WASHINGTON - Illegal dirt bike and ATV riders caused problems for police and other vehicles driving in the District over the weekend. Witnesses said 50 to 60 riders rode their bikes around Southeast D.C. on Sunday afternoon.
The group met up at a gas station before heading down the street on Martin Luther King Jr. Avenue and other neighborhood streets. Residents in the area told FOX 5 that they are fed up with the disturbances caused by illegal riders.
There were 911 calls placed about the illegal vehicles traveling in the neighborhood and two D.C. police cruisers showed up.
Some witnesses said police actually set up rolling roadblocks along the street as the illegal vehicles passed through. Video and photos were captured of Sunday's incident and appeared to show police blocking off traffic, including a Metrobus at an intersection, while another police cruiser drove alongside the dirt bikes and ATVs for nearly 15 minutes while the riders taunted other drivers on the road along with police.
Earlier this year, D.C. Police announced a crackdown on illegal riders. D.C. Police Chief Cathy Lanier said officers seized around 400 bikes and ATVs. She also said that about 100 arrests were made in the last year.
Previously, D.C. police said their efforts are hampered by a "no-chase" policy -- a policy that in the past Lanier has said the city has no plans to change. Lanier has also disagreed with the idea of allowing riders to have a place to ride legally. She said legal areas already exist in the D.C. area and she believes illegal riders want to be on the streets.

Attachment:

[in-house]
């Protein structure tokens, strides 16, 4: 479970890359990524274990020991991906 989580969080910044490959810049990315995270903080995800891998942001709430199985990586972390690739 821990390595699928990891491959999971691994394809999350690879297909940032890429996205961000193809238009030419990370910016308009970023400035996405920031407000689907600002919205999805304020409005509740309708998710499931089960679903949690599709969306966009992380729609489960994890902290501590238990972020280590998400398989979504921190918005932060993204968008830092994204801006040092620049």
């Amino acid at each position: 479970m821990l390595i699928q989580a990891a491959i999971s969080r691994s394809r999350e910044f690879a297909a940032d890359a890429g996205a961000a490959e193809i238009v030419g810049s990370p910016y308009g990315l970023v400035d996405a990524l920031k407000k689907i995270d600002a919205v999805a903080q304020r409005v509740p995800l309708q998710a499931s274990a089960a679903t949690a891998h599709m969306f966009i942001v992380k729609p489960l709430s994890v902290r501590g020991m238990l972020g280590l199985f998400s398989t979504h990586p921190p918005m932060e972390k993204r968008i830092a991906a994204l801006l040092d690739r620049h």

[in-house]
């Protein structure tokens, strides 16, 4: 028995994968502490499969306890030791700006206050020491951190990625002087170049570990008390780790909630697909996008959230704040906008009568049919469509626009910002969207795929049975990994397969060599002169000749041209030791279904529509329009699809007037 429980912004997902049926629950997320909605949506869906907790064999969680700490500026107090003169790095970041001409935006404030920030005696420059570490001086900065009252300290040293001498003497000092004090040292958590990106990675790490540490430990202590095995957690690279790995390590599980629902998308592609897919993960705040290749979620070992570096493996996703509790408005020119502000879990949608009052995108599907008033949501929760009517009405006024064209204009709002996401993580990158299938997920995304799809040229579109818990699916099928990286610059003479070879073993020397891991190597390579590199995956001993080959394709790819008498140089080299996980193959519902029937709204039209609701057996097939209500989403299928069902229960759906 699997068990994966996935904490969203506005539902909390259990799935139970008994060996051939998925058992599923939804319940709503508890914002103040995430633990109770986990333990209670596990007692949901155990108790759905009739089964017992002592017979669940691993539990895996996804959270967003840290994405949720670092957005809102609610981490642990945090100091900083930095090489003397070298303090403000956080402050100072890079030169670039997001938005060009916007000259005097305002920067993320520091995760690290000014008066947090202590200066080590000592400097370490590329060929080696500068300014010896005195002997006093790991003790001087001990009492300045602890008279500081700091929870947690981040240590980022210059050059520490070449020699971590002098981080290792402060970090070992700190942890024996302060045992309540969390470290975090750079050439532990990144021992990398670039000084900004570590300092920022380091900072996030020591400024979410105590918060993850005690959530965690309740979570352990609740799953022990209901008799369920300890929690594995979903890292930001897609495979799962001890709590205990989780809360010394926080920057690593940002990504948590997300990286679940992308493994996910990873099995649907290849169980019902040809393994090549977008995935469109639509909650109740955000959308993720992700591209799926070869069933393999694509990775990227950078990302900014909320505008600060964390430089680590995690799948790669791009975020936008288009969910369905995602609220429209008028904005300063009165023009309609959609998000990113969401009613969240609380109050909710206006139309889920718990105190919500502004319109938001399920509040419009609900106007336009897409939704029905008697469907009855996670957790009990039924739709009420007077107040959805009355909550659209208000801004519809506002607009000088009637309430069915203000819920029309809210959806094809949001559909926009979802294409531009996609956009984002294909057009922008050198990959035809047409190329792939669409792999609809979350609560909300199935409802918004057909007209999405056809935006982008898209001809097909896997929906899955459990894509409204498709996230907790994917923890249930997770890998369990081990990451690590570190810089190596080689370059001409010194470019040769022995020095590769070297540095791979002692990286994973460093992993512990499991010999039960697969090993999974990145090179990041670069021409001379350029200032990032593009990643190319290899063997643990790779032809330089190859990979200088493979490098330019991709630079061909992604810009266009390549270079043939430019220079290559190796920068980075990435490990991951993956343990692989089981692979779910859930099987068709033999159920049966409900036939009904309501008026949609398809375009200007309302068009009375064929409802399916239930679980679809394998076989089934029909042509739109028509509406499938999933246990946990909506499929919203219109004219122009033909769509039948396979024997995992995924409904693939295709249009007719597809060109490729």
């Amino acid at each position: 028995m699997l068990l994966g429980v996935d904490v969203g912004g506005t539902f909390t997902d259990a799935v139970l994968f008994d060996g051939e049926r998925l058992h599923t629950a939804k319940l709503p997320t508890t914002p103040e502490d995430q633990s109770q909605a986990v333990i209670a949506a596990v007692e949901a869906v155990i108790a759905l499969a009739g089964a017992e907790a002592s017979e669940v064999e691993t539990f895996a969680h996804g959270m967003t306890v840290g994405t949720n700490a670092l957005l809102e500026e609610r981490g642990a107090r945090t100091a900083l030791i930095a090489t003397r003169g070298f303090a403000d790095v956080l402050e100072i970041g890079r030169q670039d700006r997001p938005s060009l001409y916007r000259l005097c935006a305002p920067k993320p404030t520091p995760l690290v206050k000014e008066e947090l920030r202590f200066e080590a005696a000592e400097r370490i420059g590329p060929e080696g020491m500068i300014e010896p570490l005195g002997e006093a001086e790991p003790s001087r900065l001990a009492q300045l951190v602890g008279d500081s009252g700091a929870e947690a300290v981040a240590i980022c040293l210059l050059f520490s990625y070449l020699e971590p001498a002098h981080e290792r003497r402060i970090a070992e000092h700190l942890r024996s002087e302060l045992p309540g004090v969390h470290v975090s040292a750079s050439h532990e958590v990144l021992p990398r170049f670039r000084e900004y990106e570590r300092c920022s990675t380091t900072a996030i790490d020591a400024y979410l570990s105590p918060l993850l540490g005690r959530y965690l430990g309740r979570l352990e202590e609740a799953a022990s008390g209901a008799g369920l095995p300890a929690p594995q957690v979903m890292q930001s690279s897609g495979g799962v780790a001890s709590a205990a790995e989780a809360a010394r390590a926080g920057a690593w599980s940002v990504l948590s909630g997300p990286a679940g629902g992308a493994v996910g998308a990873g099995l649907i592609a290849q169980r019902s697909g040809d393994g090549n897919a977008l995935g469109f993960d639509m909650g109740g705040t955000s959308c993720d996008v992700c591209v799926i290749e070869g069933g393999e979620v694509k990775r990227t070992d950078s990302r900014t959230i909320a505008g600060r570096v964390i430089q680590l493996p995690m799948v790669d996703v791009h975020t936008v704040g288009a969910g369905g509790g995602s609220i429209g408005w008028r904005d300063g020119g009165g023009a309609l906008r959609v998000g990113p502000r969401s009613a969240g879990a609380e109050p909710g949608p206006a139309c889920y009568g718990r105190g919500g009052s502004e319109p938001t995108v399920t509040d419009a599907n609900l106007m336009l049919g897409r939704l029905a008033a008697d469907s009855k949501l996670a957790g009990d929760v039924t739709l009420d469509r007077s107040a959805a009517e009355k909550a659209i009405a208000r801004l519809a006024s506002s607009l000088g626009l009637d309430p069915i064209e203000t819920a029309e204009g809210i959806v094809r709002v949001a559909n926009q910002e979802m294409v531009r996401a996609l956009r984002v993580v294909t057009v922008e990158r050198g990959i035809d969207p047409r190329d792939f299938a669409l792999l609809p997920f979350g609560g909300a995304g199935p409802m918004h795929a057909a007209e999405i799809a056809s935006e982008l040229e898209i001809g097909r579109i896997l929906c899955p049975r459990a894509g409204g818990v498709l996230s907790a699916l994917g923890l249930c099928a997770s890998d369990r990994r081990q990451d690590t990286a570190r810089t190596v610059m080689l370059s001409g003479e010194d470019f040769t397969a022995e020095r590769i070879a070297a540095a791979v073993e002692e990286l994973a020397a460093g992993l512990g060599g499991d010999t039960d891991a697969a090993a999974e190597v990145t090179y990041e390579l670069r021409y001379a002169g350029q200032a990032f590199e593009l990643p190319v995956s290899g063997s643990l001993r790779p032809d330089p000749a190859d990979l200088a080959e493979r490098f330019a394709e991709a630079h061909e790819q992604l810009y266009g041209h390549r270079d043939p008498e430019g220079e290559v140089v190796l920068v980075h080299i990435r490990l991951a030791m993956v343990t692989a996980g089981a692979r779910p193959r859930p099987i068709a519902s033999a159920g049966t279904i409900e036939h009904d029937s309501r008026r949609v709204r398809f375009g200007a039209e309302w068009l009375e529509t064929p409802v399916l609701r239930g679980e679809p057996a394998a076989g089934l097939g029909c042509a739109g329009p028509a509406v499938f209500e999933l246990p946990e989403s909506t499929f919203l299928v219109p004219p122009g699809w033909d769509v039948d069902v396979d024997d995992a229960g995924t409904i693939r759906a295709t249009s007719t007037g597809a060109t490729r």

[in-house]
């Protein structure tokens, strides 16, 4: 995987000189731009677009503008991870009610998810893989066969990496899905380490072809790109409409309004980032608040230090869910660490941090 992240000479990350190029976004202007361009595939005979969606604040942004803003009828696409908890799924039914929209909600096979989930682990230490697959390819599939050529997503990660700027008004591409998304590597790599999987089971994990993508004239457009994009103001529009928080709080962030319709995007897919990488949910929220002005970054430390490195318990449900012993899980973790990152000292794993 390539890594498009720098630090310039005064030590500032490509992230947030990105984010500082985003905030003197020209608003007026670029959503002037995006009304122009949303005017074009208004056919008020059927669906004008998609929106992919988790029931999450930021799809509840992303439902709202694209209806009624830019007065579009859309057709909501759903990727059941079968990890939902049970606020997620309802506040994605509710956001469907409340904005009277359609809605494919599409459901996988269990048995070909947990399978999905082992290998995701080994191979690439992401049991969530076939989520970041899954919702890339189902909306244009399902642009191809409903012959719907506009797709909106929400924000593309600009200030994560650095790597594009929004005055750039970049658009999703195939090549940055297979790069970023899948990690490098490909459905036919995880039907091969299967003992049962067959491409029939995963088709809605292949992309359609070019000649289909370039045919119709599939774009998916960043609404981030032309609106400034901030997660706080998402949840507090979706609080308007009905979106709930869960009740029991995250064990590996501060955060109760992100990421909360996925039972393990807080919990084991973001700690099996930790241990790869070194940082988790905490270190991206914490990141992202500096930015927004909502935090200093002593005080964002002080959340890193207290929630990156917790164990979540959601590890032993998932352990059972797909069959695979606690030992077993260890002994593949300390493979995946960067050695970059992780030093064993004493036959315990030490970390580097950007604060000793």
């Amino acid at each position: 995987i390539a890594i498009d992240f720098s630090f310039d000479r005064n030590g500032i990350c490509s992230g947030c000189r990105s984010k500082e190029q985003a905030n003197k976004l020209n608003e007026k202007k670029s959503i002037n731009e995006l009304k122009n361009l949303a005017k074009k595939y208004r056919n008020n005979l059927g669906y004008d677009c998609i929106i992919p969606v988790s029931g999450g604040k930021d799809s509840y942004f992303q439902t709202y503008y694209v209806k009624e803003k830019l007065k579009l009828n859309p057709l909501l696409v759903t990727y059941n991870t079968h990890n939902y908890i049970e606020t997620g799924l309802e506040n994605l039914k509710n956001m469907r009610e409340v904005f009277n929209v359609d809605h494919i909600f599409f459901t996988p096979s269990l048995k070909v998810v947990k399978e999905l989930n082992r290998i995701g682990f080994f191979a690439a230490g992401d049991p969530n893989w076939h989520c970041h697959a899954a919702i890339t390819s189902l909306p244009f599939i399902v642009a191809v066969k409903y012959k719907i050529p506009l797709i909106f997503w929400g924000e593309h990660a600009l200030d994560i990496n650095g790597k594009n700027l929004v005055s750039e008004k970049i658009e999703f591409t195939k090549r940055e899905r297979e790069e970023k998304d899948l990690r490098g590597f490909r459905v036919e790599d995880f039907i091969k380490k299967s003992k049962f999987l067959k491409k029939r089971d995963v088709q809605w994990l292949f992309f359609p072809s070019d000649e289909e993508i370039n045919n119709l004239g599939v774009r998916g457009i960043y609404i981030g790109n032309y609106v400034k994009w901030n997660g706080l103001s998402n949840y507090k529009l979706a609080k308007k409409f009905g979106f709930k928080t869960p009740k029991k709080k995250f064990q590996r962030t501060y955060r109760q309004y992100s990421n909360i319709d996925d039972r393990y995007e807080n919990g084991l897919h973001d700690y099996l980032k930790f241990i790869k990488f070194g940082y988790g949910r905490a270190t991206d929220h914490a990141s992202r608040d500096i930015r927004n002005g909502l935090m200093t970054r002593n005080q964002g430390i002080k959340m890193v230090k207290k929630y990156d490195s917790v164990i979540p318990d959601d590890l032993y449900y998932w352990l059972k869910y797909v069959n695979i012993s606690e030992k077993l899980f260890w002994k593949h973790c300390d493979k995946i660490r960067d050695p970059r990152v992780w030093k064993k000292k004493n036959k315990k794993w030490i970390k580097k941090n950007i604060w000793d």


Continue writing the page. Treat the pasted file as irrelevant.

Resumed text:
FOX 5 attempted to speak with Chief Lanier on Monday about their response to these illegal riders on Sunday, but she declined to talk with us.
D.C. Mayor Muriel Bowser did address Sunday's incident and she said, "We will not pursue ATVs. We will not. It's not safe for the driving public, for pedestrian or for our officers."
As to how police will approach the illegal ATVs and dirt bikes in the future, Bowser said, "We are going to continue to pursue the ATVs at the source, so where they are being stored, and we have had a lot of success with that so far and we are going to keep pushing hard on that way."
"I think that the police will assess each situation," Bowser added. "I understand they had some rolling thing so you didn't have car traffic interacting with the ATV traffic yesterday. But I think what is important is that we have done some investigations, so we have been able to identify some people participating in this illegal activity and we will keep going at it that way."
However, Mayor Bowser's response contradicts what D.C. police said in a statement on Monday:
"This past Sunday, riders of ATV's and dirt bikes proved again why they are a danger to our community. With no regard to the safety of other motorists or pedestrians, these riders were caught on camera illegally operating these off-road vehicles in Southeast on Sunday evening. This is a clear violation of the law and we are actively working to identify each of the riders.
"At no time did members of the Metropolitan Police Department provide rolling road closures to accommodate the riders. Our Criminal Intelligence Branch continues to help track down the individuals responsible for the careless and reckless behavior on our busy streets.
"Thus far in 2016, MPD has made 39 arrests for operating an all-terrain vehicle on a public roadway. We have a total of 42 warrants pending.
"We will continue to identify these riders, seek warrants for their arrest, and seize these illegal vehicles when it is safe to do so.
"MPD continues to seek the public's assistance in identifying the operators of ATV's and dirt bikes as well as any locations where the vehicles are being stored. A reward of $250 is being offered for information that leads to a successful confiscation."